That was “absolutely” a lost opportunity, said Paul Mackie, research director of Mobility Lab, the research arm of Arlington County Commuter Services. “It doesn’t help that the SafeTrack repair program has led to a general decline in both service and loyalty to Metro,” he said. “But Metro needs to promote itself harder, especially in light of competition from other options like Uber, Lyft, carpooling, e-scooters, bikes and bikeshare, and the rise in teleworking.”
Mackie also said Metro hasn’t done enough to reach out to all the additional people moving in around stations. 
“There is a huge TransitScreen on the marquee at Gallery Place/Chinatown that lists when the next trains are leaving,” he noted. “Why aren’t those signs in every neighborhood and bar and restaurant and library and hotel promoting transit?"
I was also quoted in a separate Post article titled, Data shows areas near Metro stations remain havens for the rich.
“We’re seeing the rich get richer – in both wealth and quality of life – and low-income people having to keep fighting to stay afloat with everyday tasks – like getting to work or daycare,” said Paul Mackie, research director for Mobility Lab, an Arlington transportation research center funded by local and federal governments.

Saturday, March 9, 2019

Rush gets dissected on AXS TV's excellent Classic Albums show

I usually claim I cut the cord on cable TV because all I need it for is sports. That's only kind of true. Sling TV is a replacement for cable because it has ESPN and a bunch of sports channels, but it also has AXS TV. The music channel has a bunch of great shows, but Classic Albums is really hitting the sweet spot on the VHS rockumentary vibe.

The Frank Zappa show, like all of them, takes you behind the scenes for the making of the music. It's great, and convinced me I need to finally dig deeper on my Zappa collection beyond "Big Leg Emma" and the few others that I keep going back to.

But the Rush episode is the latest I watched. The show covers the self-titled first release with John Rutsey on drums pre-Neil Peart, and runs through Fly By Night and Caress of Steel before getting to the meat of the show, a focus on 2112 and Moving Pictures.

2112 is no doubt the most classic of Rush's albums, especially because it doesn't have a lacking moment anywhere throughout, unlike every other Rush album. Further, the Canadians may be rock's greatest sci-fi band of all time. Peart's lyrics were almost always based off science fiction, not least 2112 and its Ayn Rand fixation.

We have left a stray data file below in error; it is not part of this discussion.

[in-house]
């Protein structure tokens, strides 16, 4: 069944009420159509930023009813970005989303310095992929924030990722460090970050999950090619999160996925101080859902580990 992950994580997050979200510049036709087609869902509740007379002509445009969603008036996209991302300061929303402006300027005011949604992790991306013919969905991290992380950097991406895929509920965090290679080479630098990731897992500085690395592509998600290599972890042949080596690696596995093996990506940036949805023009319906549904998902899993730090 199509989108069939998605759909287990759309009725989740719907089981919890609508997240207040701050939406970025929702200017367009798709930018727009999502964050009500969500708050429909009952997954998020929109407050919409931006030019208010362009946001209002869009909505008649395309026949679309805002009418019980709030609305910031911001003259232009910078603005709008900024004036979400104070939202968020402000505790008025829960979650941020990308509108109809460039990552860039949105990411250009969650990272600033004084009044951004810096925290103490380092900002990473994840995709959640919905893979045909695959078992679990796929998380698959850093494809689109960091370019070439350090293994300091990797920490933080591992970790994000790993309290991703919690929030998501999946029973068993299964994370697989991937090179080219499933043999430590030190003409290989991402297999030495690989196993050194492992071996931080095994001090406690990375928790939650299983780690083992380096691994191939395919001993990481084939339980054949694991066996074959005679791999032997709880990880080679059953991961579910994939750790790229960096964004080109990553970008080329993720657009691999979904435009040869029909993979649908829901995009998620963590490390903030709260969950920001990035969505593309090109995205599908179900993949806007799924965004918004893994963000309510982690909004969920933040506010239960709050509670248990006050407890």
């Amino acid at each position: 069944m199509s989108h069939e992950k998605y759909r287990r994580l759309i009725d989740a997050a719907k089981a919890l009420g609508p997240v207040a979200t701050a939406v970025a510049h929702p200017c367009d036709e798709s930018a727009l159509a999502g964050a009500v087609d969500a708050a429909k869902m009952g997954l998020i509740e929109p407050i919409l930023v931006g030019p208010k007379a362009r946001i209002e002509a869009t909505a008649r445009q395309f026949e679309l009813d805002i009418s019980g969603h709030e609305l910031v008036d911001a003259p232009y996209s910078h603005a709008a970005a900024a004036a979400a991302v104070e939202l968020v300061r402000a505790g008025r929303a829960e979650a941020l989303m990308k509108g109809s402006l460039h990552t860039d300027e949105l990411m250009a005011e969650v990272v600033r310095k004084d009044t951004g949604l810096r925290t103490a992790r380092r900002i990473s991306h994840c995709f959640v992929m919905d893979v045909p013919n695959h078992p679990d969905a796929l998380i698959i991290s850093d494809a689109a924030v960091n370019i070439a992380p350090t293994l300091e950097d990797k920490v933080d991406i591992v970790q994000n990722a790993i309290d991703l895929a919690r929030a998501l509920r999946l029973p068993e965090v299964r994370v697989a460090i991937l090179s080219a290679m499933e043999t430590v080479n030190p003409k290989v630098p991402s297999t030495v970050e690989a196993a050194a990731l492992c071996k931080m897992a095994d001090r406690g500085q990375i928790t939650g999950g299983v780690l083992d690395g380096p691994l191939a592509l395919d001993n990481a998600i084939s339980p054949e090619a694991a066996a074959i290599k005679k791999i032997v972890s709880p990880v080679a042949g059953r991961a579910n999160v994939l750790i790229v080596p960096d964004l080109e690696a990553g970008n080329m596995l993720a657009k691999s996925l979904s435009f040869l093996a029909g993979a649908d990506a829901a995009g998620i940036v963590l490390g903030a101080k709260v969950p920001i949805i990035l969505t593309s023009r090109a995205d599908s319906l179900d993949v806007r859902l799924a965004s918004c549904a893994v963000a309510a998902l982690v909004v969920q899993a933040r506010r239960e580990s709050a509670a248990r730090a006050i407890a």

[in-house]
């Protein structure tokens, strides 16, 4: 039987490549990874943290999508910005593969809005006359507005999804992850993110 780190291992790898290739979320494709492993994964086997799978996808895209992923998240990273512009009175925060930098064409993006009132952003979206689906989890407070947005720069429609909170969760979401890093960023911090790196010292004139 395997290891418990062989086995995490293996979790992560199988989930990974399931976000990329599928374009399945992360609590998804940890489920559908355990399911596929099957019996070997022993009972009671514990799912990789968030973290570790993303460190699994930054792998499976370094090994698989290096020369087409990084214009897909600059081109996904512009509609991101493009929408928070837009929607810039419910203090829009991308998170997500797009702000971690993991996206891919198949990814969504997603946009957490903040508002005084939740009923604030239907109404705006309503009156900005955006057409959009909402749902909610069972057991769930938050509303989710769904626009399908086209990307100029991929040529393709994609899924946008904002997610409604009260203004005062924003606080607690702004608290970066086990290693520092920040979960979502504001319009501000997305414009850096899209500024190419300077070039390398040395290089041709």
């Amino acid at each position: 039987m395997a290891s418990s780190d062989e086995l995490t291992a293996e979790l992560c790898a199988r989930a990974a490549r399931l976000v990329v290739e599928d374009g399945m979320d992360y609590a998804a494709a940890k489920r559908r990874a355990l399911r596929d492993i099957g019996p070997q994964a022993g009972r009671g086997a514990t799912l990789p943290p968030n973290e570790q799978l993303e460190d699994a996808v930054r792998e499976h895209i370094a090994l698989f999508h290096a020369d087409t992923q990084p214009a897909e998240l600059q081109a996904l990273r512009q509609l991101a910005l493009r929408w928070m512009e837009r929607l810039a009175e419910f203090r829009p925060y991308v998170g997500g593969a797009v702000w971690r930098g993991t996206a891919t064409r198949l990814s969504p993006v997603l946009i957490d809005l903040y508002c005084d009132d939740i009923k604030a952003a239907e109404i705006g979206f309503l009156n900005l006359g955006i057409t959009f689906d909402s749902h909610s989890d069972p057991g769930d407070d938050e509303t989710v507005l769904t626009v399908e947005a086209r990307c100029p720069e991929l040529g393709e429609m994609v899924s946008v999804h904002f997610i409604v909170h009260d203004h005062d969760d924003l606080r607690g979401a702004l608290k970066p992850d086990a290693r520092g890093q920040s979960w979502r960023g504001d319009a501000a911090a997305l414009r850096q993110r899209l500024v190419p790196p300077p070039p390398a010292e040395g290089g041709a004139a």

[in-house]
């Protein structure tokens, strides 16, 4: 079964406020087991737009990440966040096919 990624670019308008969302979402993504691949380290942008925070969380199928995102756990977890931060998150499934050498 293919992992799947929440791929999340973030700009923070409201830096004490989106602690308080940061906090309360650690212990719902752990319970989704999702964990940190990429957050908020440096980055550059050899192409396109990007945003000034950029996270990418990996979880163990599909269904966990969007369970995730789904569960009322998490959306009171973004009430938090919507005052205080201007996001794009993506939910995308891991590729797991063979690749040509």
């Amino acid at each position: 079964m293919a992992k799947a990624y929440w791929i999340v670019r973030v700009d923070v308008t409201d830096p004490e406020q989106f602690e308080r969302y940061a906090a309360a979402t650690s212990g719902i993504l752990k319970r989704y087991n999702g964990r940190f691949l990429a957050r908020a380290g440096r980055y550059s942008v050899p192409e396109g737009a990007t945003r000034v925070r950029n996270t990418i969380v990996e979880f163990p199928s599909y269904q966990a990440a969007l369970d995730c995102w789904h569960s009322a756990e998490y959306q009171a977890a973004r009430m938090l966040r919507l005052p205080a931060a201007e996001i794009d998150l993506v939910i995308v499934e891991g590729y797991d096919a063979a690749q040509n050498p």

I wanted to rank Rush's albums here, but the aforementioned imperfections of nearly every album matched with the unfailing moments of pure brilliance on just about every release make that difficult. I'll just venture:

Classic Must Have

Really Great
Rush (not as critically loved because it's Rutsey instead of Peart, but I love it)

Still Pretty Much Essential
Fly By Night
Permanent Waves
Moving Pictures

Sleeper Pick
Hold Your Fire (maybe because this was one of the tours I saw them on in the 1980s and I remember liking the "songs off the new album" almost as much as the classic numbers)

Definitely check out the series Classic Albums.

Friday, March 8, 2019

From high brow to low brow, from BlacKkKlansman to Fuller House

My pop-culture intake the past week or so has taken a deep dive from all the way at the top level of sophistication to the lowest depths of low-brow culture.

Luckily, it started and ended with a highlight that I'm not embarrassed to discuss. Shamed by having seen so few of the Academy Award-nominated best films, I was inspired to head to pay-per-view to see BlacKkKlansman. I intended to watch about half of the film late one night when I was already exhausted. But 2-plus hours later, the end credits were rolling and it had seemed like no time had gone by.

Before the Oscars, I was definitely hoping for big winning nights for Bradley Cooper and Lady Gaga in A Star is Born, but after seeing Klansman, I'm not so sure that it and other movies (can't wait to see Green Book and Bohemian Rhapsody) aren't at least as deserving of the top honors.

Upon reflection, I was actually a little embarrassed at how few Spike Lee joints I've seen. I loved Clockers, 25th Hour, and He Got Game. I truly can't remember if I've seen Do the Right Thing. So I'm putting that and 4 Little Girls, A Huey P. Newton Story, When the Levees Broke, She's Gotta Have It, and Malcolm X on my watch list. (Here's a good list of his top movies.) BlacKkKlansman is 5 out of 5 stars.

When you have kids, you have to watch things you wouldn't normally. My 11-year-old son and I watched Dodge Ball (I had already seen it once), which is mildly inappropriate. The Ben Stiller and Vince Vaughn love triangle and fitness competition starts the movie somewhat boringly but when the Dodge Ball competition kicks in, it really is pretty fun stuff for both adults and kids. 3.5 out of 5 stars.

Dipping lower into low brow is admitting that my kids love Fuller House on Netflix. I still have never seen an episode of Full House, but I have to admit this reboot is hilarious in an awful-acting sort of way. The whole thing reminds me of Three's Company. It might be more kid oriented than that classic 1980s show, but then again, I think I count about a dozen kisses every episode. These people love to kiss. I guess the Olsen twins were in the original. They're not in this one. All the characters are likable and, oh my god, when John Stamos occasionally appears - is he gorgeous or what? 1 out of 5 stars for production values and acting, but 4 out of 5 stars for pure entertainment value.